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Bias and Sensitivity of Boundary Layer Clouds and Surface Radiative Fluxes in...

Segal-Rozenhaimer, M., N. Barton, J. Redemann, S. Schmidt, S. LeBlanc, B. E. Anderson, E. L. Winstead, C. A. Corr, R. Moore, L. Thornhill, and R. Cullather (2018), Bias and Sensitivity of Boundary Layer Clouds and Surface Radiative Fluxes in MERRA-2 and Airborne Observations Over the Beaufort Sea During the ARISE Campaign, J. Geophys. Res., 123, 6565-6580, doi:10.1029/2018JD028349.
Abstract: 

The representation of Arctic surface radiative fluxes in atmospheric models and reanalyses is integral to understanding relevant physical processes, yet testing of these models is confounded by a scarcity of in situ observations of near-surface atmospheric state profiles, cloud vertical structure, cloud phase, and surface properties. Here, airborne measurements obtained from the Arctic Radiation IceBridge Sea&Ice Experiment (ARISE) during fall 2014 are compared with concurrent products from the Modern-Era Retrospective analysis for Research and Applications, version 2 (MERRA-2). Both data sets are then used as input to a radiative transfer model to produce surface radiative fluxes over multiple locations in the Beaufort Sea under the various conditions observed during ARISE. The sensitivity of the simulated fluxes is assessed and compared between these two data sets. Then, the relative contribution of atmospheric state, boundary layer clouds, and their properties to the sensitivity of the simulated surface fluxes is assessed. In our comparisons with ARISE observations we found that MERRA-2 has a warm temperature bias near the surface and it underestimates near-surface clouds and cloud liquid and ice water content. These prevail over both open water and sea ice surfaces. Our sensitivity analysis showed that boundary layer cloud vertical structure and water content account for more than 70% of the difference between MERRA-2 and the radiative fluxes calculated from airborne observations and that differences in boundary layer atmospheric state parameters contribute about 10–20% to the positive bias in the longwave surface flux. Plain Language Summary The research focuses on airborne measurement conducted over the Beaufort Sea during September 2014. We compare our airborne measurement to predicted fields by reanalysis model and use both to reconstruct the surface radiative fluxes and compare them. We find that the reanalysis overestimates near-surface temperatures over open water areas and also over sea ice-covered areas. However, it underestimates relative humidity and clouds close to the surface. Comparing the simulated surface fluxes, we found that the reanalysis shows higher (more positive) surface fluxes in compare with measurements. It also underestimates the amount of ice water content in the low-level Arctic clouds during this time of the year, which results in an overestimation of the predicted fluxes by the model in comparison with those from observations. Overall, we found that cloud vertical structure and water content are the main difference sources (explain more than 70% of the differences) between observation and the modeled fields, with cloud phase and atmospheric parameters second (explain ~20% of the differences).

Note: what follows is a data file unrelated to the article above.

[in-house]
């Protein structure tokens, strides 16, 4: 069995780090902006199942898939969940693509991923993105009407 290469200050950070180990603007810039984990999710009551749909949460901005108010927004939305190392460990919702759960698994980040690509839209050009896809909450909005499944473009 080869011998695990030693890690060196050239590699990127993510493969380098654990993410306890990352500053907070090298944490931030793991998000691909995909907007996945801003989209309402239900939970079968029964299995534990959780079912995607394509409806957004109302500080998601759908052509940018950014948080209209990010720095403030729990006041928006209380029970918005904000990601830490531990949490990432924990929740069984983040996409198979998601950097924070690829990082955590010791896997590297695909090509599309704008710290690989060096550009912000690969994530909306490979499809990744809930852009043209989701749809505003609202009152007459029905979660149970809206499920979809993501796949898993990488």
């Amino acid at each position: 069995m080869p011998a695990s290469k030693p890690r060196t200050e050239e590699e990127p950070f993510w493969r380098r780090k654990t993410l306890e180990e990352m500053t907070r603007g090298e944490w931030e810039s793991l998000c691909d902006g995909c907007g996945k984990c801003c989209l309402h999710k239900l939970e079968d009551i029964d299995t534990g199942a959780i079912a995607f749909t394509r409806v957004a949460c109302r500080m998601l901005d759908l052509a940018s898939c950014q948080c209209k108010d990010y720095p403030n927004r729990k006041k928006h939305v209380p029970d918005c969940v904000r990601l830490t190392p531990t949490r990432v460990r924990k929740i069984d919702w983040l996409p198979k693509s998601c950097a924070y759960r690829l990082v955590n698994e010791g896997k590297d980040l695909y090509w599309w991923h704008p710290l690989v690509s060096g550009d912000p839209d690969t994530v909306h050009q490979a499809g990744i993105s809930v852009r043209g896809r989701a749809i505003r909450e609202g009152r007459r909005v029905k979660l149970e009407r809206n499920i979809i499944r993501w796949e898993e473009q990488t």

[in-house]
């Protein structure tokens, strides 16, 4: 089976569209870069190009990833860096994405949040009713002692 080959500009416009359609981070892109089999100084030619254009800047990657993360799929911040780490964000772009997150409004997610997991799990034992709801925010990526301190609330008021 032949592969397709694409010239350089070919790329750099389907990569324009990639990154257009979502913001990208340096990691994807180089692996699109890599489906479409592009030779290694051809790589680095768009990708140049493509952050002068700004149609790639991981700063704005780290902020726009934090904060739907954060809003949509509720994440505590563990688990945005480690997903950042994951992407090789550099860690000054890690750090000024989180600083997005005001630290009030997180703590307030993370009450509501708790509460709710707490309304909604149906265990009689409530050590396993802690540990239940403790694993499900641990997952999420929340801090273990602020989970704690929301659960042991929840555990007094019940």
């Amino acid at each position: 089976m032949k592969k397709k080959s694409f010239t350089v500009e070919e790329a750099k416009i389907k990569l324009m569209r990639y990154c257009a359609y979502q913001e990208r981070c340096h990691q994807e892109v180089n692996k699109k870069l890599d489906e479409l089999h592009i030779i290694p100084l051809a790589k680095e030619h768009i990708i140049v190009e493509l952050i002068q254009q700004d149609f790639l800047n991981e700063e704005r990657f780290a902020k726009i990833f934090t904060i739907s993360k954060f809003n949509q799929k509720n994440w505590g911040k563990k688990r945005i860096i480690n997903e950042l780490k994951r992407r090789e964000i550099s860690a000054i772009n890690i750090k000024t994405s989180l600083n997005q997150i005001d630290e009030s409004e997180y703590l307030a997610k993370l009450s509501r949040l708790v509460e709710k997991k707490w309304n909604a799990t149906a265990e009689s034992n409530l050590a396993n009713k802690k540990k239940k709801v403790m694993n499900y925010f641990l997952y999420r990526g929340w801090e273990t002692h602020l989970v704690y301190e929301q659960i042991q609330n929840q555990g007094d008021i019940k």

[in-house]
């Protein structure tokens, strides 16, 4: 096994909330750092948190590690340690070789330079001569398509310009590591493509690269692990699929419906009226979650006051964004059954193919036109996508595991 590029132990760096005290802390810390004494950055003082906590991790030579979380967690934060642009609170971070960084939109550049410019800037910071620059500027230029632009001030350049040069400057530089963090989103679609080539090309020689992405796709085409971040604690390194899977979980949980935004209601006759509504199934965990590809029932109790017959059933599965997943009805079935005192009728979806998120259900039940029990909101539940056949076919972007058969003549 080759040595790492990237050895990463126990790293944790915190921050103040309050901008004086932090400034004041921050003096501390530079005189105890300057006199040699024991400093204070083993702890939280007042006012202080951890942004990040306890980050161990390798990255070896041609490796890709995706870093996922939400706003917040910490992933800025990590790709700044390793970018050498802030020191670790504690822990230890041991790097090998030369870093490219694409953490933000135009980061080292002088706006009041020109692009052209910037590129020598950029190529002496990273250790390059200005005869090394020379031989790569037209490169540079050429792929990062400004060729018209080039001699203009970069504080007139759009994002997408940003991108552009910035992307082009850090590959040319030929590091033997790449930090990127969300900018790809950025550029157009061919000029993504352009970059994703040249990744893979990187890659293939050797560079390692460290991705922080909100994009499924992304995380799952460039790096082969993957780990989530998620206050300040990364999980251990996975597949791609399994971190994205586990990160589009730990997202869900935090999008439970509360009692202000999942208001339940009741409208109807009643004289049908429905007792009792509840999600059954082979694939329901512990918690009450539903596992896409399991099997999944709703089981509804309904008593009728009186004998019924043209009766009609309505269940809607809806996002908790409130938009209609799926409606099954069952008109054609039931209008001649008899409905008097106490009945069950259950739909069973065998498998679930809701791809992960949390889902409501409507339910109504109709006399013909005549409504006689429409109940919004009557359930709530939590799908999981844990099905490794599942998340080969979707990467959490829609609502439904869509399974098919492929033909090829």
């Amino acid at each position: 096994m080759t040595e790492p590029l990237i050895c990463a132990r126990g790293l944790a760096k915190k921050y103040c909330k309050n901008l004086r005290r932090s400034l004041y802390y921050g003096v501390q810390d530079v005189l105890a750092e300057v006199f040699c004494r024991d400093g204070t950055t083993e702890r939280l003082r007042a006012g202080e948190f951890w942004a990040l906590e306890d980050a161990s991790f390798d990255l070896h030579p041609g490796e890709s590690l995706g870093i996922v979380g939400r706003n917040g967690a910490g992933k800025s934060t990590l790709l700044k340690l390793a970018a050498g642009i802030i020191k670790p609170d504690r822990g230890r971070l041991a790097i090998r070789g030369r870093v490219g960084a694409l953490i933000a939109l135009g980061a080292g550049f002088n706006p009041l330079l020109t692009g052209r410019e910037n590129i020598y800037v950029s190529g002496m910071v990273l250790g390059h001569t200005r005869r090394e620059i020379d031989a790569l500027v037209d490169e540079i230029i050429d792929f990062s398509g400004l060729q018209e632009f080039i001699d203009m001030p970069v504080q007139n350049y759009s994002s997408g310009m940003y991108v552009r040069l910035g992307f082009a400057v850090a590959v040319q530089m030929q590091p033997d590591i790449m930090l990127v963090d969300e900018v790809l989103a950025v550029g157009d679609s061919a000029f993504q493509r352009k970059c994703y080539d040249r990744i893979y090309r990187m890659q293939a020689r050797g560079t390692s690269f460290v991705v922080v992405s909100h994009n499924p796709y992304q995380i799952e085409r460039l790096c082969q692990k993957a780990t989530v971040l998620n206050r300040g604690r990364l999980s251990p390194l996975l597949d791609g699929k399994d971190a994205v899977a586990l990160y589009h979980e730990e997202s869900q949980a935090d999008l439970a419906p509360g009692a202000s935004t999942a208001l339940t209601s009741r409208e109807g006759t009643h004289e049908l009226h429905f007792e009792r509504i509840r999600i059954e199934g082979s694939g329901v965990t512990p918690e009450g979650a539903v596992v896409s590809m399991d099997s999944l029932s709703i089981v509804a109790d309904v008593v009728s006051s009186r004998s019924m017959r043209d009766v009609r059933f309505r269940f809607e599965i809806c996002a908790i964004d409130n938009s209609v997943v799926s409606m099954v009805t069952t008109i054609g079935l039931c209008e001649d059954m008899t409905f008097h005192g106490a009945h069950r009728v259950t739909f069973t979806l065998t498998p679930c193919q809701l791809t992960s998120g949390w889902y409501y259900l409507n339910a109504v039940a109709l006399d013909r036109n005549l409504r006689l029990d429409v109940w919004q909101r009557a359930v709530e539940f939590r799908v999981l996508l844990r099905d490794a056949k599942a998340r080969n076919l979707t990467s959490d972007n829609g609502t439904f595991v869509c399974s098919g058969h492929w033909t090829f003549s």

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Research Program: 
Radiation Science Program (RSP)
Mission: 
ARISE